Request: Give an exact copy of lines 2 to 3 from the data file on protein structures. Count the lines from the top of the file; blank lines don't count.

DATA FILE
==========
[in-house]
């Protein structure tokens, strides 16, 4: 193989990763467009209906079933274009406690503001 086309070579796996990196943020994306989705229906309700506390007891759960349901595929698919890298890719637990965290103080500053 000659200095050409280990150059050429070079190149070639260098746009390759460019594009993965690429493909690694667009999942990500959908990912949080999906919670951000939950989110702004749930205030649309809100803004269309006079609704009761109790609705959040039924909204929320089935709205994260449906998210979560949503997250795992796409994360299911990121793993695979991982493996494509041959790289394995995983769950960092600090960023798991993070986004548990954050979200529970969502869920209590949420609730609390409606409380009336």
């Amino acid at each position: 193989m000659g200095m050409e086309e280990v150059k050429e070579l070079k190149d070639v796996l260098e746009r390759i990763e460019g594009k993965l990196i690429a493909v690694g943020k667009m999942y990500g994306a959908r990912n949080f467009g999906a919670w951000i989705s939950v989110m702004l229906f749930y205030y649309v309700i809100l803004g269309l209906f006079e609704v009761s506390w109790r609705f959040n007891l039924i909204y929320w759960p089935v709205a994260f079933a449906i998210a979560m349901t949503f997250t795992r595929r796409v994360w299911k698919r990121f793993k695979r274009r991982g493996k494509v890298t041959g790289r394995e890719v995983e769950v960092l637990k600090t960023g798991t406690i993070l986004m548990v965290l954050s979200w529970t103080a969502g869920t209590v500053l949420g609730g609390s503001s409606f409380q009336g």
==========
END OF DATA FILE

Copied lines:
């Protein structure tokens, strides 16, 4: 193989990763467009209906079933274009406690503001 086309070579796996990196943020994306989705229906309700506390007891759960349901595929698919890298890719637990965290103080500053 000659200095050409280990150059050429070079190149070639260098746009390759460019594009993965690429493909690694667009999942990500959908990912949080999906919670951000939950989110702004749930205030649309809100803004269309006079609704009761109790609705959040039924909204929320089935709205994260449906998210979560949503997250795992796409994360299911990121793993695979991982493996494509041959790289394995995983769950960092600090960023798991993070986004548990954050979200529970969502869920209590949420609730609390409606409380009336």
């Amino acid at each position: 193989m000659g200095m050409e086309e280990v150059k050429e070579l070079k190149d070639v796996l260098e746009r390759i990763e460019g594009k993965l990196i690429a493909v690694g943020k667009m999942y990500g994306a959908r990912n949080f467009g999906a919670w951000i989705s939950v989110m702004l229906f749930y205030y649309v309700i809100l803004g269309l209906f006079e609704v009761s506390w109790r609705f959040n007891l039924i909204y929320w759960p089935v709205a994260f079933a449906i998210a979560m349901t949503f997250t795992r595929r796409v994360w299911k698919r990121f793993k695979r274009r991982g493996k494509v890298t041959g790289r394995e890719v995983e769950v960092l637990k600090t960023g798991t406690i993070l986004m548990v965290l954050s979200w529970t103080a969502g869920t209590v500053l949420g609730g609390s503001s409606f409380q009336g």